Style is the quality of a piece of writing that sets it apart from other pieces of writing that might otherwise be considered similar. Given the same subject matter and a directive to explain the same facts or tell a story whose details are substantively the same, different writers will set out to do the telling in different ways.
For example, one author might write very descriptively, using lots of imagery and adjectives. Another might favor a less ornate approach and simply convey the information. Often, authors for whom style is an important concern will adopt several styles. James Joyce wrote Ulysses in 18 very distinct styles. Another, perhaps more palatable, example can be found in the work of Cormac McCarthy, who wrote, in The Road, as follows:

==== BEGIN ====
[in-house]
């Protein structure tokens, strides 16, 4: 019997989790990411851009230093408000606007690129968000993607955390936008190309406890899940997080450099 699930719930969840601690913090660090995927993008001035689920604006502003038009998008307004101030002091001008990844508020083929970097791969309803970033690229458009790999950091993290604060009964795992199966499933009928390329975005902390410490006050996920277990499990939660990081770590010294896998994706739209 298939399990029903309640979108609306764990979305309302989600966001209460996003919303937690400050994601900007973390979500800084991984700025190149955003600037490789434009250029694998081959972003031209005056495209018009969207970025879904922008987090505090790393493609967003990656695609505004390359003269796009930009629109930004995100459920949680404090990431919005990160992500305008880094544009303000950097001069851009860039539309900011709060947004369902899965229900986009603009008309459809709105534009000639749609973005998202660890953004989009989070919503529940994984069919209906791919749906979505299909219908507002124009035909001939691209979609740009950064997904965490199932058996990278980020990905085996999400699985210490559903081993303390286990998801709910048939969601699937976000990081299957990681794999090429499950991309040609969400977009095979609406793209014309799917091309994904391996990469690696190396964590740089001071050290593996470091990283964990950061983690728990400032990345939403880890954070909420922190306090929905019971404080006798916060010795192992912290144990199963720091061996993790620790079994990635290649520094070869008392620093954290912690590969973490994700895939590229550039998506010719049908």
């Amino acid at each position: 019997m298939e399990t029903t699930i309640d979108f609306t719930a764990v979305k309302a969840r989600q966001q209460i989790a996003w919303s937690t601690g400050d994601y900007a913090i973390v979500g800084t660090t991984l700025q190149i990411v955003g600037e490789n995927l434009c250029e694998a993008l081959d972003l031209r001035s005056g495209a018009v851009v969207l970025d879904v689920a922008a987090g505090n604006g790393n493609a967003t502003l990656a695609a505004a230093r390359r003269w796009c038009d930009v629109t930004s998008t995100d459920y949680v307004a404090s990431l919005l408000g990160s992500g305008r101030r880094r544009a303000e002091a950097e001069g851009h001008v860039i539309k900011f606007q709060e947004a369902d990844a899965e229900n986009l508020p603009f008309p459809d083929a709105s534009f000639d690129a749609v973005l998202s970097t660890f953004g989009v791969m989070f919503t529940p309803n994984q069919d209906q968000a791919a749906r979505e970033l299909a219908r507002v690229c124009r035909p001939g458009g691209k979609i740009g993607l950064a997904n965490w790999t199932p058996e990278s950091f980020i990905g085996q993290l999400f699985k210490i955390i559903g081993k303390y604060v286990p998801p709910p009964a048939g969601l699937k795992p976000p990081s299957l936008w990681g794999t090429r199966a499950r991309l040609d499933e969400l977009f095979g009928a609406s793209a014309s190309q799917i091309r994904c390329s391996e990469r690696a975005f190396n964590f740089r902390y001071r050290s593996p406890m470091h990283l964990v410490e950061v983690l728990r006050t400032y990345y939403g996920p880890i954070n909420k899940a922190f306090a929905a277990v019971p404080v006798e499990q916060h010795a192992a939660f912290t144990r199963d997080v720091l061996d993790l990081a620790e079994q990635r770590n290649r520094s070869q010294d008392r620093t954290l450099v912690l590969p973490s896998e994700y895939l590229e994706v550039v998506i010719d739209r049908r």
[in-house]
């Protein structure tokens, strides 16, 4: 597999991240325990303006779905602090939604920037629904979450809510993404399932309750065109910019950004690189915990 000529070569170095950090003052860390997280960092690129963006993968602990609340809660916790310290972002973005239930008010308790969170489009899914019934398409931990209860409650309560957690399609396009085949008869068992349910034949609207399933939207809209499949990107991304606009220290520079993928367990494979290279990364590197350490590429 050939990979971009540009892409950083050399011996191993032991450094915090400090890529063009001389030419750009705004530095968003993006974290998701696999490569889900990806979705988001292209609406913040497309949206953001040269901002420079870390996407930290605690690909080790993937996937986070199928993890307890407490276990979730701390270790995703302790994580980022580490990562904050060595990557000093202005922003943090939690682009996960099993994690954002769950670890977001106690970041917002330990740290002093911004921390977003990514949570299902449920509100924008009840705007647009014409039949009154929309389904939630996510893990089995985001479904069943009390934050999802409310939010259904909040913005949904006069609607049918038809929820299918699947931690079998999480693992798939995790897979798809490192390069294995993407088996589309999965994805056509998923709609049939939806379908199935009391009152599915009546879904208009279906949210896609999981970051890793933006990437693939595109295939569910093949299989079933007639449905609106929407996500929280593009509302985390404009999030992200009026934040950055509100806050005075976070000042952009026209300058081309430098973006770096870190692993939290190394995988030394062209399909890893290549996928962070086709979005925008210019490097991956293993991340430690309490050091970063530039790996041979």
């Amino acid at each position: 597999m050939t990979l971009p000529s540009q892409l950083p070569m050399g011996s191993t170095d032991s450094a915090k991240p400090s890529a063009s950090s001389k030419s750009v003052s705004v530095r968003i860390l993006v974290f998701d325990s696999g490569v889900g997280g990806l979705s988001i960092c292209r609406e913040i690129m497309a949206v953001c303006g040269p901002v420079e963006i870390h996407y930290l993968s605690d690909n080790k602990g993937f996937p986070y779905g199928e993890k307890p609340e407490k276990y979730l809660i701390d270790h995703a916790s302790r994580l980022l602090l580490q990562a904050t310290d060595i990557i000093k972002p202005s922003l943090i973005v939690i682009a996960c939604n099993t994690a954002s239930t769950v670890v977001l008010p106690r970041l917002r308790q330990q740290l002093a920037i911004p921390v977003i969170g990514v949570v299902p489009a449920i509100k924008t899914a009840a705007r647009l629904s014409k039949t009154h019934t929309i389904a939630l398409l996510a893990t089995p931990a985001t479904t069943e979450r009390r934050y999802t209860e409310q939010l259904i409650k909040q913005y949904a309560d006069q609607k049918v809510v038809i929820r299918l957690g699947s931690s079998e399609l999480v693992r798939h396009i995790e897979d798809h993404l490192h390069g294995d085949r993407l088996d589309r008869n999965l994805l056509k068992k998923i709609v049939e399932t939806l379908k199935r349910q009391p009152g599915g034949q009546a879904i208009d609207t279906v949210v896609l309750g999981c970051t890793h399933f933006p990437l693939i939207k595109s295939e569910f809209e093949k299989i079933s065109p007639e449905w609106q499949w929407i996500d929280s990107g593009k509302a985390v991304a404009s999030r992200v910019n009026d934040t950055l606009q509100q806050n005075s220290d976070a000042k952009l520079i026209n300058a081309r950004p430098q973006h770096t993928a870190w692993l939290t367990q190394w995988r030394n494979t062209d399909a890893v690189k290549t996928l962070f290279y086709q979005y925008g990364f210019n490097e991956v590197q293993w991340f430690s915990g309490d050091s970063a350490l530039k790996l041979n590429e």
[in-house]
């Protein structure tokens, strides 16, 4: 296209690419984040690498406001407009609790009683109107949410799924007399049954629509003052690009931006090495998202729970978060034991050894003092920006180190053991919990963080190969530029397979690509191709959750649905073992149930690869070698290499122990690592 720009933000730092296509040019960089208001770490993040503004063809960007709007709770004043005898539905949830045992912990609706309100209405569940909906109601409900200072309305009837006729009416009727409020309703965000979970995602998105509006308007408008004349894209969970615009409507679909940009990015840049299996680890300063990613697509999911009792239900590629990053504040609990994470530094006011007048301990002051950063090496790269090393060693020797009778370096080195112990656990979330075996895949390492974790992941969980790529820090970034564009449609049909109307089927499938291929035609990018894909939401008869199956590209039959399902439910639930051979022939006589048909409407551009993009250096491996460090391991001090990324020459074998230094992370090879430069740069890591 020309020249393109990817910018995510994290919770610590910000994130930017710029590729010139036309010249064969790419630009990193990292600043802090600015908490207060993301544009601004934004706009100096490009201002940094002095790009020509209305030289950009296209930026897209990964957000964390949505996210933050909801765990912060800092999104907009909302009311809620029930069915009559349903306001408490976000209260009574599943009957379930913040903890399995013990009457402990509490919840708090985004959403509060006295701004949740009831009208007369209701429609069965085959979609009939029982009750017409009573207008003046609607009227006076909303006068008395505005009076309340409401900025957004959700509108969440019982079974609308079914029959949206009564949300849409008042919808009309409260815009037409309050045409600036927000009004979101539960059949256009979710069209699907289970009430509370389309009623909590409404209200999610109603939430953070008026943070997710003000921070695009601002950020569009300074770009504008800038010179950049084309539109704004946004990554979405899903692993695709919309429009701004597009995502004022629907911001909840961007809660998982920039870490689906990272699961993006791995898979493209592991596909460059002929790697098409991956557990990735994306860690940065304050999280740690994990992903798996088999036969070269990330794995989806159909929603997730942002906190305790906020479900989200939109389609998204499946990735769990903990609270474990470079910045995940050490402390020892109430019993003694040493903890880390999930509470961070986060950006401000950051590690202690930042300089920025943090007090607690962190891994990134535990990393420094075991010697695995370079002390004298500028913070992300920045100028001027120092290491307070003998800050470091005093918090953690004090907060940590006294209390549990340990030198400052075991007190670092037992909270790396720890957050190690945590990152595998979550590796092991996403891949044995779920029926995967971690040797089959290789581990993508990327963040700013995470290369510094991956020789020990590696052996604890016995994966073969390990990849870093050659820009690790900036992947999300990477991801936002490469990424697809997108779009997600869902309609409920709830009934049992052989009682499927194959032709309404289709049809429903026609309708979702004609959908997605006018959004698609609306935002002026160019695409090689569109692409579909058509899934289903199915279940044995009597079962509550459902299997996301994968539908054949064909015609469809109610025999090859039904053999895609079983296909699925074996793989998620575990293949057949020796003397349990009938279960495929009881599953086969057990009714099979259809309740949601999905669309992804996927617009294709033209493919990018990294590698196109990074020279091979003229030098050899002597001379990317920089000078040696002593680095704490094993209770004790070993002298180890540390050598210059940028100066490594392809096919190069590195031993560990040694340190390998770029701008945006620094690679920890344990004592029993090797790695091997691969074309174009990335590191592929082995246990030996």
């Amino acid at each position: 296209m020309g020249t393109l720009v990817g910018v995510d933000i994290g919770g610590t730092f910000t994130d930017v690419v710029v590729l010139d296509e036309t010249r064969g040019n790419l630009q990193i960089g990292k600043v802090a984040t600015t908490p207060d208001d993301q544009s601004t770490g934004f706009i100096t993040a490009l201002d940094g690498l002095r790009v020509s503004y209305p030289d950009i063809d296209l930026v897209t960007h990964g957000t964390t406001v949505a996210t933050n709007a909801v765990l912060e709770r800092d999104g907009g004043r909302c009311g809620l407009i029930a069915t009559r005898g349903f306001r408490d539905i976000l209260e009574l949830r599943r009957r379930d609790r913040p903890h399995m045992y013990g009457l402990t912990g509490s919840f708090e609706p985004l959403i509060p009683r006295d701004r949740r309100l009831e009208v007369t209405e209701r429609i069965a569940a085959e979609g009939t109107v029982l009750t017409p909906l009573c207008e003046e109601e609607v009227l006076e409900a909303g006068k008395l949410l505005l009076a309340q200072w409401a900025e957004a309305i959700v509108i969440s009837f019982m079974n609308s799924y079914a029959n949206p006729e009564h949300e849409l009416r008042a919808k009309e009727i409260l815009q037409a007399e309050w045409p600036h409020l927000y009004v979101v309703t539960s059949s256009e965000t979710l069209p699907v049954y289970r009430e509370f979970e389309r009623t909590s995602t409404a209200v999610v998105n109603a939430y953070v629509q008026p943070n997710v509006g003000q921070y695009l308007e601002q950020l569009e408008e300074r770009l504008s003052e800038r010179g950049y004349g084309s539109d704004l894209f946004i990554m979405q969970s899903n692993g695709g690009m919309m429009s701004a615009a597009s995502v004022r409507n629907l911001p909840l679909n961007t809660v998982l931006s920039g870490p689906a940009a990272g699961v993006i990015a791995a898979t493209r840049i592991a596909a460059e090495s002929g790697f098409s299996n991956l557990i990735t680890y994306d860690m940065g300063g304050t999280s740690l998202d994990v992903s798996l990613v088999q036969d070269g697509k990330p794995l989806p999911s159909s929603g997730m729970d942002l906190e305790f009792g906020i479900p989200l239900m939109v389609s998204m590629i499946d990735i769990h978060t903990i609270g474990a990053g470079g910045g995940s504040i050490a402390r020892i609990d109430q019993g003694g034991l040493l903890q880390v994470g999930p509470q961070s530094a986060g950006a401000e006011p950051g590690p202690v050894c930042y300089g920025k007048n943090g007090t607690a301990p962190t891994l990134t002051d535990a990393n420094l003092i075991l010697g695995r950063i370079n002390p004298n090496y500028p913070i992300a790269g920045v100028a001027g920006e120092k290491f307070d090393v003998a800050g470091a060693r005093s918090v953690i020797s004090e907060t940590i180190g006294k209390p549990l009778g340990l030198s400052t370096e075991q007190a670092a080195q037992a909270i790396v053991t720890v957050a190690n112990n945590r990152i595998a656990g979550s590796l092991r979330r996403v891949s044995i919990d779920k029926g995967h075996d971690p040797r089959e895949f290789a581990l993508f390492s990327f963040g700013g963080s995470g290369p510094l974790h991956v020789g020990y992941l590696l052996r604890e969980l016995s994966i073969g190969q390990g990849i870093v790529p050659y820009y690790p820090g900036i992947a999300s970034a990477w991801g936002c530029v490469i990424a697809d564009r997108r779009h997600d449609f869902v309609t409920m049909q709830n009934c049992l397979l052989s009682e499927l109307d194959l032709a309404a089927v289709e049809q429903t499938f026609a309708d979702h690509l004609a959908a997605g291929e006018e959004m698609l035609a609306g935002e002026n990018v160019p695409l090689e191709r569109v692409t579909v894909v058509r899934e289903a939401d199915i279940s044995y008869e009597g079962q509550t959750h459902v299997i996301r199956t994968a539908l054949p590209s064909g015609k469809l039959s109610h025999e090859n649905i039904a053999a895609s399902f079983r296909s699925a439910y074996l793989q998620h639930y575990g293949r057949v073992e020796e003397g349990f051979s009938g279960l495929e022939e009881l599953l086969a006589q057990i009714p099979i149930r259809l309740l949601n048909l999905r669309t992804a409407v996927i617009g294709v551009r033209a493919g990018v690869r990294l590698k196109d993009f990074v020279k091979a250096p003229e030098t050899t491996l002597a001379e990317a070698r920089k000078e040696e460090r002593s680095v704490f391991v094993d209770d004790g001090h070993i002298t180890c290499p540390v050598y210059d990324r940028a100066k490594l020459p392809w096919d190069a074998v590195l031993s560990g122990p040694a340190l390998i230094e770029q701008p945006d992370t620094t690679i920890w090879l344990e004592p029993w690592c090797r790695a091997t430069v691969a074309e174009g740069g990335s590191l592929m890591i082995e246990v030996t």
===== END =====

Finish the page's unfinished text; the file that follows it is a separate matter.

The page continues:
When he got back the boy was still asleep. He pulled the blue plastic tarp off of him and folded it…
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